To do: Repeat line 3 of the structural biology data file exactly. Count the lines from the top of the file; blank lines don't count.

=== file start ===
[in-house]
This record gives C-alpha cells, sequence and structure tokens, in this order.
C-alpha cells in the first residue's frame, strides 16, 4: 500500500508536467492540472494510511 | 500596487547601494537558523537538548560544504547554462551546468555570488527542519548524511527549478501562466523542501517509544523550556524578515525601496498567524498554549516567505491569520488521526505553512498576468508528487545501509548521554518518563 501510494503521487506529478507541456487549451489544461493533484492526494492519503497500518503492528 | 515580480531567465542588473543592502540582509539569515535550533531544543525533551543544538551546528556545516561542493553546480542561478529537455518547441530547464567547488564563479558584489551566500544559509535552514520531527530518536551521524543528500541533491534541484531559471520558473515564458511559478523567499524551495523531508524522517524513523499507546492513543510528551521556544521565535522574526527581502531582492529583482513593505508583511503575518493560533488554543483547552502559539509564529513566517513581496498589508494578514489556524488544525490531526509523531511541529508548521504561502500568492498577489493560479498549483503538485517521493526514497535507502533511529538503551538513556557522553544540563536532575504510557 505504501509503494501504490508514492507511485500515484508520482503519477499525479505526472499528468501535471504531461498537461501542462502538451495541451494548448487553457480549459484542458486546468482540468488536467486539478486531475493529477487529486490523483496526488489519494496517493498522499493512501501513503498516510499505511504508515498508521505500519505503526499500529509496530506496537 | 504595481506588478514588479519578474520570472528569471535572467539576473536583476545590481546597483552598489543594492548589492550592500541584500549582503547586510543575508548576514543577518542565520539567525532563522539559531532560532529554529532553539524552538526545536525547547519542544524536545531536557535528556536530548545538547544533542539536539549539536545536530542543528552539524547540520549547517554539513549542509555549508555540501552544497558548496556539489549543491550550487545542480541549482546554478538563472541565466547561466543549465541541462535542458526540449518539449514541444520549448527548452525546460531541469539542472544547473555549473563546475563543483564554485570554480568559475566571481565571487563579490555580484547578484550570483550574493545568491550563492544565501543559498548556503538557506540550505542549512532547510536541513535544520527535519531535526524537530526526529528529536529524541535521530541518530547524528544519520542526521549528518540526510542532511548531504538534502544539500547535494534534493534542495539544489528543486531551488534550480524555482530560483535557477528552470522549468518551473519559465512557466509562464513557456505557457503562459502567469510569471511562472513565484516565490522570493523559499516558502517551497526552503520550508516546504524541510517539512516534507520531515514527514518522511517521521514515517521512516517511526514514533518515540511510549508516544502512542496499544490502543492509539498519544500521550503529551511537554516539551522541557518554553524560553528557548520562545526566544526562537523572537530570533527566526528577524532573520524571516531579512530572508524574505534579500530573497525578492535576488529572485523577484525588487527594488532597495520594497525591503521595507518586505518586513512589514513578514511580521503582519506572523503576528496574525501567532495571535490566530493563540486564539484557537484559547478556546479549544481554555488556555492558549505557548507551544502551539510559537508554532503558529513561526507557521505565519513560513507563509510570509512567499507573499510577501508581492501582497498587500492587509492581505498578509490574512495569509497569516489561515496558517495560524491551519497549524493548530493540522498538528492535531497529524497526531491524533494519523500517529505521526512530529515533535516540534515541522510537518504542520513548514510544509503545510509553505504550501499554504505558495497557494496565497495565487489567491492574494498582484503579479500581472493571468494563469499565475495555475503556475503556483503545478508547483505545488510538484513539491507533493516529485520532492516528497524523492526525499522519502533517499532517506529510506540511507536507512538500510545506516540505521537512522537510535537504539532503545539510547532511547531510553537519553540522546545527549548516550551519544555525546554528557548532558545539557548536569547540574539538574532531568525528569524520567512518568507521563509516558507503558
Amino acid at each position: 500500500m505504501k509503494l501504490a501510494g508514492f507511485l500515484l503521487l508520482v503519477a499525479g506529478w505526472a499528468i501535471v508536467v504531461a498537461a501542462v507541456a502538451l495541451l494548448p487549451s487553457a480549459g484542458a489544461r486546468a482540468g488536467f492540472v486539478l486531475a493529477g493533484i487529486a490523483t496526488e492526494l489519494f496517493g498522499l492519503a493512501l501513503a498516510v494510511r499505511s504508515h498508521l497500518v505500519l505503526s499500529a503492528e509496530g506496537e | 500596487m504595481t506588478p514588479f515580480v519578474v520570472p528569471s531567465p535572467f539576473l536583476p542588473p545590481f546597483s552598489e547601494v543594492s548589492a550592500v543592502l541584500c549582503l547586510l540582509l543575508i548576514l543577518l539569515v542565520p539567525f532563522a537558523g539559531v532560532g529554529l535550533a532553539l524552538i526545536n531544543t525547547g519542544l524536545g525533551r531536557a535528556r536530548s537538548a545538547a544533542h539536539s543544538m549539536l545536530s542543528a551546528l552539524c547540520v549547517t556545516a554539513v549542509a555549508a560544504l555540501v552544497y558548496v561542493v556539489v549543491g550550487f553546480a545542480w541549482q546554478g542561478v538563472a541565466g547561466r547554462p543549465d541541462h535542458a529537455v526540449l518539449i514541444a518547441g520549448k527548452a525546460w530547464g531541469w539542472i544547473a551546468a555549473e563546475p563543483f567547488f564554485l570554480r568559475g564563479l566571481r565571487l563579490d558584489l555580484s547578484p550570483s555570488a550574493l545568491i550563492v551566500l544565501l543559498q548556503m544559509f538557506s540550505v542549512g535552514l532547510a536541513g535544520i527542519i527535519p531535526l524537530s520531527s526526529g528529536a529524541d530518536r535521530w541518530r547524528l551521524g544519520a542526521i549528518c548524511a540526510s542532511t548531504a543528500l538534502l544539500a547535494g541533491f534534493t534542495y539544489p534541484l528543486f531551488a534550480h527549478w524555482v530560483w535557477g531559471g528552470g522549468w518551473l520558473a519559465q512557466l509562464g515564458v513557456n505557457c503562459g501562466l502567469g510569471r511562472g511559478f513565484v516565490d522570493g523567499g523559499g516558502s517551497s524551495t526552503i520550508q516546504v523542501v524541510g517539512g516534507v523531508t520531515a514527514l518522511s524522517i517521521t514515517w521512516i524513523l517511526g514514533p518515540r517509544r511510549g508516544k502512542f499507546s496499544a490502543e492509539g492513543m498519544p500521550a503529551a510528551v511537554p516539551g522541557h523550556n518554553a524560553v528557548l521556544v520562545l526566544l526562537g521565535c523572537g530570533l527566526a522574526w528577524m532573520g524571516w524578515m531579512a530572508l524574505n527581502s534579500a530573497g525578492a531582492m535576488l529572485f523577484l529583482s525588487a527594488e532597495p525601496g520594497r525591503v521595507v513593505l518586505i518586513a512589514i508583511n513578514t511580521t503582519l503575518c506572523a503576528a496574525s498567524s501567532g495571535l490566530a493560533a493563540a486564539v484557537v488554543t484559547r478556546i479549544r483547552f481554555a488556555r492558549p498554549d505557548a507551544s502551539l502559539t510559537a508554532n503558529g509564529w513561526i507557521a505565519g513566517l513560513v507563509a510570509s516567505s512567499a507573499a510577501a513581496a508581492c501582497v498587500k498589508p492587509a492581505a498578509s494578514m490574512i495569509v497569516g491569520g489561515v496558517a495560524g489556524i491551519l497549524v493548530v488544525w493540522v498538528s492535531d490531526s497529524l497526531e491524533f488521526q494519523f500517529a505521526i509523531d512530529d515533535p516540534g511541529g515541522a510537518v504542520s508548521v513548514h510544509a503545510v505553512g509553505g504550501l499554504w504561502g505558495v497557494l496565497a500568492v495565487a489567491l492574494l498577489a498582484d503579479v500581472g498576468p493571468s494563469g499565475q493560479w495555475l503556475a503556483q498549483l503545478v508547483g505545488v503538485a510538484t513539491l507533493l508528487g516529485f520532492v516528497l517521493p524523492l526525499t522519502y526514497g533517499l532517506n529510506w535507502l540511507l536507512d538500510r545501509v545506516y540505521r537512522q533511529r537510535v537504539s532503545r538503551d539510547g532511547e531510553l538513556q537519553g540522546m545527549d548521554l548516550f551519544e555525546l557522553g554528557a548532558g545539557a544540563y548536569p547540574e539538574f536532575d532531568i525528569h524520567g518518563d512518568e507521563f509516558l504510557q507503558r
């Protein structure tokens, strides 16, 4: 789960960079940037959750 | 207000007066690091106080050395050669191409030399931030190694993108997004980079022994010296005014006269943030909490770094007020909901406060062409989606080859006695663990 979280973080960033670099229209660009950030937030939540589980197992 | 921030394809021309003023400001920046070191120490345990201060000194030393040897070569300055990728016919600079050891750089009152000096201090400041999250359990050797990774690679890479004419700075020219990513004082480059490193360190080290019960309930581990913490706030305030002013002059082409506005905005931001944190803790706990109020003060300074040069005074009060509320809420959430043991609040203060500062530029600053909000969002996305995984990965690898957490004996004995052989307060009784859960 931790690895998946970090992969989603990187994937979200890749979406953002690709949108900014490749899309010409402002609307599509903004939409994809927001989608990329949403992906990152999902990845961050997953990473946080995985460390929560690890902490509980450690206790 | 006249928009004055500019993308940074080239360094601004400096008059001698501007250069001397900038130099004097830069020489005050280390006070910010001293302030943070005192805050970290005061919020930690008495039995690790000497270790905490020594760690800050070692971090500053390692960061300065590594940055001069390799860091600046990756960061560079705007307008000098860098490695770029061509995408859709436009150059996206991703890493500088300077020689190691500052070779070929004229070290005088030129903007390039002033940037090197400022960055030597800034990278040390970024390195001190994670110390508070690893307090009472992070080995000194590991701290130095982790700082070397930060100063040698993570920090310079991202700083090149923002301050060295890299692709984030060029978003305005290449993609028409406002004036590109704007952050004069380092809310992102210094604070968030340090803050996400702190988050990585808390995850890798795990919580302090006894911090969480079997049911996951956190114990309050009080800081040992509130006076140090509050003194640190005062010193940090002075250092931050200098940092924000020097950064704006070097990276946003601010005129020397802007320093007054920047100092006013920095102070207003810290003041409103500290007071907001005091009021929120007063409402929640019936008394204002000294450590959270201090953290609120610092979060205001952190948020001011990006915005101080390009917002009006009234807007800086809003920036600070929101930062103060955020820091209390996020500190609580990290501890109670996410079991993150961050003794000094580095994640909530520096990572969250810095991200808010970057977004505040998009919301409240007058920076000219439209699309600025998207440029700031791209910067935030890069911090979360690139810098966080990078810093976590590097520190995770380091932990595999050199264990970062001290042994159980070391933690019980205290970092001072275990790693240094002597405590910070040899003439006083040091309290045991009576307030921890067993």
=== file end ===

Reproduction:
C-alpha cells in the first residue's frame, strides 16, 4: 500500500508536467492540472494510511 | 500596487547601494537558523537538548560544504547554462551546468555570488527542519548524511527549478501562466523542501517509544523550556524578515525601496498567524498554549516567505491569520488521526505553512498576468508528487545501509548521554518518563 501510494503521487506529478507541456487549451489544461493533484492526494492519503497500518503492528 | 515580480531567465542588473543592502540582509539569515535550533531544543525533551543544538551546528556545516561542493553546480542561478529537455518547441530547464567547488564563479558584489551566500544559509535552514520531527530518536551521524543528500541533491534541484531559471520558473515564458511559478523567499524551495523531508524522517524513523499507546492513543510528551521556544521565535522574526527581502531582492529583482513593505508583511503575518493560533488554543483547552502559539509564529513566517513581496498589508494578514489556524488544525490531526509523531511541529508548521504561502500568492498577489493560479498549483503538485517521493526514497535507502533511529538503551538513556557522553544540563536532575504510557 505504501509503494501504490508514492507511485500515484508520482503519477499525479505526472499528468501535471504531461498537461501542462502538451495541451494548448487553457480549459484542458486546468482540468488536467486539478486531475493529477487529486490523483496526488489519494496517493498522499493512501501513503498516510499505511504508515498508521505500519505503526499500529509496530506496537 | 504595481506588478514588479519578474520570472528569471535572467539576473536583476545590481546597483552598489543594492548589492550592500541584500549582503547586510543575508548576514543577518542565520539567525532563522539559531532560532529554529532553539524552538526545536525547547519542544524536545531536557535528556536530548545538547544533542539536539549539536545536530542543528552539524547540520549547517554539513549542509555549508555540501552544497558548496556539489549543491550550487545542480541549482546554478538563472541565466547561466543549465541541462535542458526540449518539449514541444520549448527548452525546460531541469539542472544547473555549473563546475563543483564554485570554480568559475566571481565571487563579490555580484547578484550570483550574493545568491550563492544565501543559498548556503538557506540550505542549512532547510536541513535544520527535519531535526524537530526526529528529536529524541535521530541518530547524528544519520542526521549528518540526510542532511548531504538534502544539500547535494534534493534542495539544489528543486531551488534550480524555482530560483535557477528552470522549468518551473519559465512557466509562464513557456505557457503562459502567469510569471511562472513565484516565490522570493523559499516558502517551497526552503520550508516546504524541510517539512516534507520531515514527514518522511517521521514515517521512516517511526514514533518515540511510549508516544502512542496499544490502543492509539498519544500521550503529551511537554516539551522541557518554553524560553528557548520562545526566544526562537523572537530570533527566526528577524532573520524571516531579512530572508524574505534579500530573497525578492535576488529572485523577484525588487527594488532597495520594497525591503521595507518586505518586513512589514513578514511580521503582519506572523503576528496574525501567532495571535490566530493563540486564539484557537484559547478556546479549544481554555488556555492558549505557548507551544502551539510559537508554532503558529513561526507557521505565519513560513507563509510570509512567499507573499510577501508581492501582497498587500492587509492581505498578509490574512495569509497569516489561515496558517495560524491551519497549524493548530493540522498538528492535531497529524497526531491524533494519523500517529505521526512530529515533535516540534515541522510537518504542520513548514510544509503545510509553505504550501499554504505558495497557494496565497495565487489567491492574494498582484503579479500581472493571468494563469499565475495555475503556475503556483503545478508547483505545488510538484513539491507533493516529485520532492516528497524523492526525499522519502533517499532517506529510506540511507536507512538500510545506516540505521537512522537510535537504539532503545539510547532511547531510553537519553540522546545527549548516550551519544555525546554528557548532558545539557548536569547540574539538574532531568525528569524520567512518568507521563509516558507503558